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142. Sharing a toothbrush


An overhang on a Mauritian reef, populated by Clear Cleaner Shrimps (Urocaridella antonbruunii), is visited simultaneously by a big Tasseled Scorpionfish (Scorpaenopsis oxycephala) and a Yellowmouth Moray Eel (Gymnothorax nudivomer).

The Clear Cleaner Shrimps often form a cohabitation with other shrimp species, such as White-banded Cleaner Shrimp (Lysmata amboinensis), and even with cleaner fish, like the Bluestreak Cleaner Wrasse (Labroides dimidiatus), in what is commonly known as a cleaning station. As these cleaning stations are visited by a variety of fish species, they tend to move from one fish species to another. Sometimes, predators and prey lie peacefully next to each other, receiving treatment, as depicted in this short underwater videoclip. Big moray eels are known to hunt and predate on different scorpionfish species.

These little cleaners are known to remove small parasites, dead tissue from the fish's outer skin and scales, and food scraps and leftovers from in-between the teeth of both predators. This relationship between biologically different species is called a symbiotic relationship. These opportunistic feeders do not really care about their clients' health and well-being but rather satisfy their own appetite; whoever offers them the best pickings probably gets the best treatment.

The cleaner shrimp and also different species of cleaner wrasses secretly feed on the protein-rich mucus layer in which fish are covered. The client fish probably do not notice the theft by the shrimps due to the very small amount of mucus they remove from the fish. However, when a Bluestreak Cleaner Wrasse grabs a bite, it is noticed by the client fish and results in what is called in biological terms a "punishment," which simply translates to a fleeing client. The nutrition-rich mucus is omnipresent on all fish, but the amount of parasites can vary among fish species, location, and season. On the other hand, there are cases, although rare, where the cleaners were eaten by their clients. Both cases are known as "cheating" in a cleaning symbiosis.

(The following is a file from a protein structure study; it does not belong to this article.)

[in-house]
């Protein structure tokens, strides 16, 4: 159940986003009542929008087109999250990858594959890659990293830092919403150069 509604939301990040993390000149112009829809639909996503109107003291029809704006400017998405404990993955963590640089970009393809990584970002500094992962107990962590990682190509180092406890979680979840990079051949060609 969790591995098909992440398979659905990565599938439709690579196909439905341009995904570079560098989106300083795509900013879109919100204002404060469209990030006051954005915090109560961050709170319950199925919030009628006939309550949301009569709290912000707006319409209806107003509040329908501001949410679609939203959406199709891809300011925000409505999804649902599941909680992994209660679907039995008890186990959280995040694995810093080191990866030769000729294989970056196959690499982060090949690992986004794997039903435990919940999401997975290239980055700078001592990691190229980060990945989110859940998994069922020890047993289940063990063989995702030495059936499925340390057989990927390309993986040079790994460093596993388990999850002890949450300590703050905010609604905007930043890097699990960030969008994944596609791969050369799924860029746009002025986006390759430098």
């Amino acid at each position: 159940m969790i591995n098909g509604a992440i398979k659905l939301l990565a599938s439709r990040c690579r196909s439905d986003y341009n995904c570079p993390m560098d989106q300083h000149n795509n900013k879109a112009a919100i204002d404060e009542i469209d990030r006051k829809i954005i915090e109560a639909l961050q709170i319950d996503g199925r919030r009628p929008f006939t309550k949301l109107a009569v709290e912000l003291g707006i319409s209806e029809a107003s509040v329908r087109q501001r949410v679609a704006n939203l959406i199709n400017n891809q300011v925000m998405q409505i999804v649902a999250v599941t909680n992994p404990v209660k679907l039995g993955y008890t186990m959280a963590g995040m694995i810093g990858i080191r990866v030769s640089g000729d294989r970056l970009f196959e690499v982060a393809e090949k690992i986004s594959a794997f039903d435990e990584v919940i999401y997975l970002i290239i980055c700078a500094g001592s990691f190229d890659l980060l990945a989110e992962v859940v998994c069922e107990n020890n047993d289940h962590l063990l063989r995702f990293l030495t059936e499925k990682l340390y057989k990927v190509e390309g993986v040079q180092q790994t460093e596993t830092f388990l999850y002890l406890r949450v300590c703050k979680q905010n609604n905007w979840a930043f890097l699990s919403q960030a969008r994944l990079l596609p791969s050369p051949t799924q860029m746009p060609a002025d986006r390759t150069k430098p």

The little nearly transparent Clear Cleaner Shrimp hover from one client to another to find the best pickings or the best mucus. From the fish's point of view, it looks a lot like sharing a cleaner shrimp, from our point of view it’s more like sharing a toothbrush.


Cleaning stations are constantly visited by different fish of all sorts and inhabited by different species of cleaners, such as White-banded Cleaner Shrimp, Clear Cleaner Shrimps, and even Bluestreak Cleaner Wrasse. When you've identified a cleaning station on one of your scuba dives, it is wise to position your underwater camera, set up your video lights correctly, and wait patiently for action. Within a few minutes or so, you might be rewarded with some cool underwater footage. The actions of the different cleaners and their client fish are very interesting and fascinating behaviours that often offer good and rewarding underwater video footage. Good things come to those underwater videographers and photographers who are patient, and the best things come to those who never rush. Underwater video images like these are a combination of patience, perseverance, persistence and of course a good dose of luck.

Filming location:

This short underwater videoclip has been filmed in Mauritius 🇲🇺

More on this topic:

For another post about the Clear Cleaner Shrimp go to post 145 or click following link https://www.beyondscuba.com/post/clear-cleaner-shrimp-urocaridella-antonbruunii

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